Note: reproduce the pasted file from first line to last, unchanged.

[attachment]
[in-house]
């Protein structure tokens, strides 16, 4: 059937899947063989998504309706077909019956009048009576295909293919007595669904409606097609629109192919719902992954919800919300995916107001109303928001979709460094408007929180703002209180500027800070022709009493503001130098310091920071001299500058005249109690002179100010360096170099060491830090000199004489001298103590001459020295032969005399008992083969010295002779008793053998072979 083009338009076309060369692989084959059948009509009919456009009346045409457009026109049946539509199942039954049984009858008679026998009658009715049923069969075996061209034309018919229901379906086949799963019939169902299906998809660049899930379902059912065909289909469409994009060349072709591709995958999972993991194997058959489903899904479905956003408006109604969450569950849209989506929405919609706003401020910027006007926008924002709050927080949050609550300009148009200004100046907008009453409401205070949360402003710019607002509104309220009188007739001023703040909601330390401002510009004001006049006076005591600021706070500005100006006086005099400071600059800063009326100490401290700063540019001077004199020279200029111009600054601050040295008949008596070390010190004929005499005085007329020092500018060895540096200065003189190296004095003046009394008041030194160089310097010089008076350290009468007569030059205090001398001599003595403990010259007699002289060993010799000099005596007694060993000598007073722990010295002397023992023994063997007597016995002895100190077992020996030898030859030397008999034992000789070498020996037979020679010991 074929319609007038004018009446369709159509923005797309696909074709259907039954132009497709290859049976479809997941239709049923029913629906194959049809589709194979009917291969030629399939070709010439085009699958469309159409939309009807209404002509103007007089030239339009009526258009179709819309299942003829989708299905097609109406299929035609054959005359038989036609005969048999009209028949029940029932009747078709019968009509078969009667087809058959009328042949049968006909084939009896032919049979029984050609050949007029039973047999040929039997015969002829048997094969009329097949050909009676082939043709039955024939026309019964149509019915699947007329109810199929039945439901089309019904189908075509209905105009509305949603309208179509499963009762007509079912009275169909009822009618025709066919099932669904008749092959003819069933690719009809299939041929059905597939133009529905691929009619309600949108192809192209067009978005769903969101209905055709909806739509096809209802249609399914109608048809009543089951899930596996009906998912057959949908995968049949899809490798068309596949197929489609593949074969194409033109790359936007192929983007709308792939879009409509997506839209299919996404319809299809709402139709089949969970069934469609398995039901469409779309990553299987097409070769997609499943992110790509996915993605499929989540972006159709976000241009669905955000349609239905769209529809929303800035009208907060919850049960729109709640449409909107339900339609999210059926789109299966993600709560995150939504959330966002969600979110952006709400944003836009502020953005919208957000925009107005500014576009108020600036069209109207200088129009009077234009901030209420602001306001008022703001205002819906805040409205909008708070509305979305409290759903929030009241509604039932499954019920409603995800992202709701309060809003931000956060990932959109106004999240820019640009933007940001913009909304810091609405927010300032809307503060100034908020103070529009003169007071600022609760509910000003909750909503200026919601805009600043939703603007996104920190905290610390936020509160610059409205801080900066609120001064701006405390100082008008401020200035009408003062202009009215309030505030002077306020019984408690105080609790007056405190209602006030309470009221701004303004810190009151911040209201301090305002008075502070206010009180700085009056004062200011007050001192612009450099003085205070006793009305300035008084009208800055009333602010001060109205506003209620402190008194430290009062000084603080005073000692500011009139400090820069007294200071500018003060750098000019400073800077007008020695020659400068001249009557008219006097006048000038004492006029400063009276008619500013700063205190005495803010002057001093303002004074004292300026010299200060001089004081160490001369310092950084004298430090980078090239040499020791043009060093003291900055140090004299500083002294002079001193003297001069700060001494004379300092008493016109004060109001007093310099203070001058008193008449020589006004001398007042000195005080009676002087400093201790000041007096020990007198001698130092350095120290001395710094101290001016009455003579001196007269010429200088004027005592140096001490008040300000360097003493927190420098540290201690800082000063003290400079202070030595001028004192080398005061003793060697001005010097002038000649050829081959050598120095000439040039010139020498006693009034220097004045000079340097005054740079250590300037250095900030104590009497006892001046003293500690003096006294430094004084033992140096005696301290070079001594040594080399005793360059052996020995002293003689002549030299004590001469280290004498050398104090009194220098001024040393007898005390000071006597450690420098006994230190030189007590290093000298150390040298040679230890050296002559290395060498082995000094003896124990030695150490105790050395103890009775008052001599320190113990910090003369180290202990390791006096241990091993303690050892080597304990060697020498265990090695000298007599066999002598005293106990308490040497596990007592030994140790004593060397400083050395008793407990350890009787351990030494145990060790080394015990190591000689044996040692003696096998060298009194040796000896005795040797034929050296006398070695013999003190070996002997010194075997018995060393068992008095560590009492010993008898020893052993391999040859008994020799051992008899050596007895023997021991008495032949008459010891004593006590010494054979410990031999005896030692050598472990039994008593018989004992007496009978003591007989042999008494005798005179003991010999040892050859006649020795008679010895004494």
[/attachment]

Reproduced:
[in-house]
């Protein structure tokens, strides 16, 4: 059937899947063989998504309706077909019956009048009576295909293919007595669904409606097609629109192919719902992954919800919300995916107001109303928001979709460094408007929180703002209180500027800070022709009493503001130098310091920071001299500058005249109690002179100010360096170099060491830090000199004489001298103590001459020295032969005399008992083969010295002779008793053998072979 083009338009076309060369692989084959059948009509009919456009009346045409457009026109049946539509199942039954049984009858008679026998009658009715049923069969075996061209034309018919229901379906086949799963019939169902299906998809660049899930379902059912065909289909469409994009060349072709591709995958999972993991194997058959489903899904479905956003408006109604969450569950849209989506929405919609706003401020910027006007926008924002709050927080949050609550300009148009200004100046907008009453409401205070949360402003710019607002509104309220009188007739001023703040909601330390401002510009004001006049006076005591600021706070500005100006006086005099400071600059800063009326100490401290700063540019001077004199020279200029111009600054601050040295008949008596070390010190004929005499005085007329020092500018060895540096200065003189190296004095003046009394008041030194160089310097010089008076350290009468007569030059205090001398001599003595403990010259007699002289060993010799000099005596007694060993000598007073722990010295002397023992023994063997007597016995002895100190077992020996030898030859030397008999034992000789070498020996037979020679010991 074929319609007038004018009446369709159509923005797309696909074709259907039954132009497709290859049976479809997941239709049923029913629906194959049809589709194979009917291969030629399939070709010439085009699958469309159409939309009807209404002509103007007089030239339009009526258009179709819309299942003829989708299905097609109406299929035609054959005359038989036609005969048999009209028949029940029932009747078709019968009509078969009667087809058959009328042949049968006909084939009896032919049979029984050609050949007029039973047999040929039997015969002829048997094969009329097949050909009676082939043709039955024939026309019964149509019915699947007329109810199929039945439901089309019904189908075509209905105009509305949603309208179509499963009762007509079912009275169909009822009618025709066919099932669904008749092959003819069933690719009809299939041929059905597939133009529905691929009619309600949108192809192209067009978005769903969101209905055709909806739509096809209802249609399914109608048809009543089951899930596996009906998912057959949908995968049949899809490798068309596949197929489609593949074969194409033109790359936007192929983007709308792939879009409509997506839209299919996404319809299809709402139709089949969970069934469609398995039901469409779309990553299987097409070769997609499943992110790509996915993605499929989540972006159709976000241009669905955000349609239905769209529809929303800035009208907060919850049960729109709640449409909107339900339609999210059926789109299966993600709560995150939504959330966002969600979110952006709400944003836009502020953005919208957000925009107005500014576009108020600036069209109207200088129009009077234009901030209420602001306001008022703001205002819906805040409205909008708070509305979305409290759903929030009241509604039932499954019920409603995800992202709701309060809003931000956060990932959109106004999240820019640009933007940001913009909304810091609405927010300032809307503060100034908020103070529009003169007071600022609760509910000003909750909503200026919601805009600043939703603007996104920190905290610390936020509160610059409205801080900066609120001064701006405390100082008008401020200035009408003062202009009215309030505030002077306020019984408690105080609790007056405190209602006030309470009221701004303004810190009151911040209201301090305002008075502070206010009180700085009056004062200011007050001192612009450099003085205070006793009305300035008084009208800055009333602010001060109205506003209620402190008194430290009062000084603080005073000692500011009139400090820069007294200071500018003060750098000019400073800077007008020695020659400068001249009557008219006097006048000038004492006029400063009276008619500013700063205190005495803010002057001093303002004074004292300026010299200060001089004081160490001369310092950084004298430090980078090239040499020791043009060093003291900055140090004299500083002294002079001193003297001069700060001494004379300092008493016109004060109001007093310099203070001058008193008449020589006004001398007042000195005080009676002087400093201790000041007096020990007198001698130092350095120290001395710094101290001016009455003579001196007269010429200088004027005592140096001490008040300000360097003493927190420098540290201690800082000063003290400079202070030595001028004192080398005061003793060697001005010097002038000649050829081959050598120095000439040039010139020498006693009034220097004045000079340097005054740079250590300037250095900030104590009497006892001046003293500690003096006294430094004084033992140096005696301290070079001594040594080399005793360059052996020995002293003689002549030299004590001469280290004498050398104090009194220098001024040393007898005390000071006597450690420098006994230190030189007590290093000298150390040298040679230890050296002559290395060498082995000094003896124990030695150490105790050395103890009775008052001599320190113990910090003369180290202990390791006096241990091993303690050892080597304990060697020498265990090695000298007599066999002598005293106990308490040497596990007592030994140790004593060397400083050395008793407990350890009787351990030494145990060790080394015990190591000689044996040692003696096998060298009194040796000896005795040797034929050296006398070695013999003190070996002997010194075997018995060393068992008095560590009492010993008898020893052993391999040859008994020799051992008899050596007895023997021991008495032949008459010891004593006590010494054979410990031999005896030692050598472990039994008593018989004992007496009978003591007989042999008494005798005179003991010999040892050859006649020795008679010895004494």